Degree - definition, pronunciation, transcription

Amer.  |dɪˈɡriː|  American pronunciation of the word degree
Brit.  |dɪˈɡriː|  British pronunciation of the word degree


- a position on a scale of intensity or amount or quality(syn: grade, level)
- a specific identifiable position in a continuum or series or especially in a process(syn: level, point, stage)
- an award conferred by a college or university signifying that the recipient has satisfactorily completed a course of study
- a measure for arcs and angles(syn: arcdegree)
- the highest power of a term or variable
- a unit of temperature on a specified scale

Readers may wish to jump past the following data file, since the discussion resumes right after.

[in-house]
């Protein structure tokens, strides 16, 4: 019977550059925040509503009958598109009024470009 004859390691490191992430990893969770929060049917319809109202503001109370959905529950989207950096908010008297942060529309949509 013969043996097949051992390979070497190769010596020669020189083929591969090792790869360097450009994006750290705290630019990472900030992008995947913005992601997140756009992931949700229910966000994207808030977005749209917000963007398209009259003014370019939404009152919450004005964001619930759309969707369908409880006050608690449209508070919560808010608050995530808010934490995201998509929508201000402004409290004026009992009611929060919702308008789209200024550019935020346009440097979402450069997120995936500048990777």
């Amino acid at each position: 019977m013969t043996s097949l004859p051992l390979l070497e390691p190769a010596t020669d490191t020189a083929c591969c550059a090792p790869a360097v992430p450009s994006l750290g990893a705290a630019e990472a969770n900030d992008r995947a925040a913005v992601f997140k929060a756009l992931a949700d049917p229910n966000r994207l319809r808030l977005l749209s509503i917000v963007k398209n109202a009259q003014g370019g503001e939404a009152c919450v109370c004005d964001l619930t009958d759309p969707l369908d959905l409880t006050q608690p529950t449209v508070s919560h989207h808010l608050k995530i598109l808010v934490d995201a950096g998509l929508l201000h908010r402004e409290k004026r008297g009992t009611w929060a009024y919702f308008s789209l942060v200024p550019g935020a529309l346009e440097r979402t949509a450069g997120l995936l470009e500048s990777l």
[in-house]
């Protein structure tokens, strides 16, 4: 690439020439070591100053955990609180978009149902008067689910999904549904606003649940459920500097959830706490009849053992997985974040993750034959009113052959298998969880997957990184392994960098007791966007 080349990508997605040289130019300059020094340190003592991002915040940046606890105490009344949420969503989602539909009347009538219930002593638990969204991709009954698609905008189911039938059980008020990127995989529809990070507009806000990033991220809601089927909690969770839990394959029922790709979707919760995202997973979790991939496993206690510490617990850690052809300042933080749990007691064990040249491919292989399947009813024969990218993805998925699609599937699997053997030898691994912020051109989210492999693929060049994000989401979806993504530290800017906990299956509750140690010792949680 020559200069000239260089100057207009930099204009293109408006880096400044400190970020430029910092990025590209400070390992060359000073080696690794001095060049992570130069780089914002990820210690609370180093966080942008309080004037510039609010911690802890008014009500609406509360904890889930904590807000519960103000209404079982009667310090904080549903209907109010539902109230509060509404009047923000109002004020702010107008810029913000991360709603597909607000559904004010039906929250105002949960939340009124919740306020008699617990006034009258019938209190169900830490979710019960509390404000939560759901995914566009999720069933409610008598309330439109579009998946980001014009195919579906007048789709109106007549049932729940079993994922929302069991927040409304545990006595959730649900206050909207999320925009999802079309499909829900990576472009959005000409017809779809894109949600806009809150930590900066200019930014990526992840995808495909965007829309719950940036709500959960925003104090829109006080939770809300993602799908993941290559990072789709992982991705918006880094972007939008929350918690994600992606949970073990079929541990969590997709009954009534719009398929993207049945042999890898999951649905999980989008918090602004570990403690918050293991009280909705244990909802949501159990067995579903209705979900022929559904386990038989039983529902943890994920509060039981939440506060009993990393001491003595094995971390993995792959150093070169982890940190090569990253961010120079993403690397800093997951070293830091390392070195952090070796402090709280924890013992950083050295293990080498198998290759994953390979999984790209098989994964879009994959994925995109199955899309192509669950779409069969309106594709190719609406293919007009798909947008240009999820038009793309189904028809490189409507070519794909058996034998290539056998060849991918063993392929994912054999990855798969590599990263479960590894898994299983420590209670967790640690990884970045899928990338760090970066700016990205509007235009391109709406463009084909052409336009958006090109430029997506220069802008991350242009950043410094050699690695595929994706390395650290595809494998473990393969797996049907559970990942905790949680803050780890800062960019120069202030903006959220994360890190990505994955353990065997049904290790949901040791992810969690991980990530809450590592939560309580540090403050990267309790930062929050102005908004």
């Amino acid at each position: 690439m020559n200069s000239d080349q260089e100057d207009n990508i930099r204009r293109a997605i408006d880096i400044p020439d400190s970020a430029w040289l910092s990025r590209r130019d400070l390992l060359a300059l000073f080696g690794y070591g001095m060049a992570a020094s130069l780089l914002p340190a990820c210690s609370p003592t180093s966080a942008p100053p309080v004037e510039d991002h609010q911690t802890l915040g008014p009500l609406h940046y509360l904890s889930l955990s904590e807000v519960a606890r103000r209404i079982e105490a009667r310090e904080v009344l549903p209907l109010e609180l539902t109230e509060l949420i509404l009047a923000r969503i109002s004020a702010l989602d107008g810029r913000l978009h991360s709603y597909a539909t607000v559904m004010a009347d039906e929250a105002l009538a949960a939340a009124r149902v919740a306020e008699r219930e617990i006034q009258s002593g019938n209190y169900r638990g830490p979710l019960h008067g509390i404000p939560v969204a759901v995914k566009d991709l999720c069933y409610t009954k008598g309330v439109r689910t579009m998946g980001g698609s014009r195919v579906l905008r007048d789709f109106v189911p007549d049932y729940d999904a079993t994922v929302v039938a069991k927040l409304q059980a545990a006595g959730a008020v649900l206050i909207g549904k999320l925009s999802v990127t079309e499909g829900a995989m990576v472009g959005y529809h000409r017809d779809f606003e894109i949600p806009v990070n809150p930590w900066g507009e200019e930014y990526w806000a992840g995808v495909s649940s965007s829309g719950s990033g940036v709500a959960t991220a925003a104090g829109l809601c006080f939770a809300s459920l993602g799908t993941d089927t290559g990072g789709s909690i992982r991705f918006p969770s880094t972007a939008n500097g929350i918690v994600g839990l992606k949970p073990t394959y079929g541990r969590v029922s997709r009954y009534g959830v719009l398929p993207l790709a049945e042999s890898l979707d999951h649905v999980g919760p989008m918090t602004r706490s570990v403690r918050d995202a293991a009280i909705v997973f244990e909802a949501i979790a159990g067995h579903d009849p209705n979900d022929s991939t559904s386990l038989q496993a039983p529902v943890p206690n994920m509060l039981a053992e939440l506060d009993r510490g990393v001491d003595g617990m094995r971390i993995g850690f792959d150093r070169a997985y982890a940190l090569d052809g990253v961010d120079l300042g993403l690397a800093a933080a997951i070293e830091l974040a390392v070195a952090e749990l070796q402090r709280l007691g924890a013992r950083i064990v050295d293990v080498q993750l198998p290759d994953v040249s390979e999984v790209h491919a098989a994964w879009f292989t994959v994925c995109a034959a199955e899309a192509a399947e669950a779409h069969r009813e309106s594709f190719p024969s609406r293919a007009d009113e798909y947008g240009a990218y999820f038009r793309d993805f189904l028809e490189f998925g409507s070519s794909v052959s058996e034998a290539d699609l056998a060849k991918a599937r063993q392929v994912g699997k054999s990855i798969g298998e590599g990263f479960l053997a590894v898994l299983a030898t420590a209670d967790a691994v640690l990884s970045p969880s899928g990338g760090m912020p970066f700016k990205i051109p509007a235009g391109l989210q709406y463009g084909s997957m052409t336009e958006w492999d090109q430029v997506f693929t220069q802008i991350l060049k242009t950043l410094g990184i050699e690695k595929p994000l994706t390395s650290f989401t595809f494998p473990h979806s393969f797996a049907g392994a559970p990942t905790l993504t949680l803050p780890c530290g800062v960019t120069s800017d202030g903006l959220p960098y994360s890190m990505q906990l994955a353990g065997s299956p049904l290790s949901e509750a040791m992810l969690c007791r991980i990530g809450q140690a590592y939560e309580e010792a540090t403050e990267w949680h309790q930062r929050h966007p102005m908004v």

- the seriousness of something (e.g., a burn or crime)


There are 360 degrees in a circle.

These trees will thrive, to a greater or lesser degree, in a number of climates.

I have the faculty of abstraction to a wonderful degree.

Regulations for settling questions between persons of unequal degrees.

He was the superlative degree of avarice.

Preheat the oven to 425 degrees.

The temperature dropped to five degrees Centigrade.

Then the cylinder is rotated 180 degrees.

1960s Britain was characterised by a greater degree of freedom than before.

Newspapers vary in the degree to which they emphasize propaganda rather than information.

Applicants must have a degree in Engineering.

it is all a matter of degree

he earned his degree at Princeton summa cum laude

there are 360 degrees in a circle

the game was played in spite of the 40-degree temperature

Word forms

singular: degree
plural: degrees
See also:  WebsterWiktionaryLongman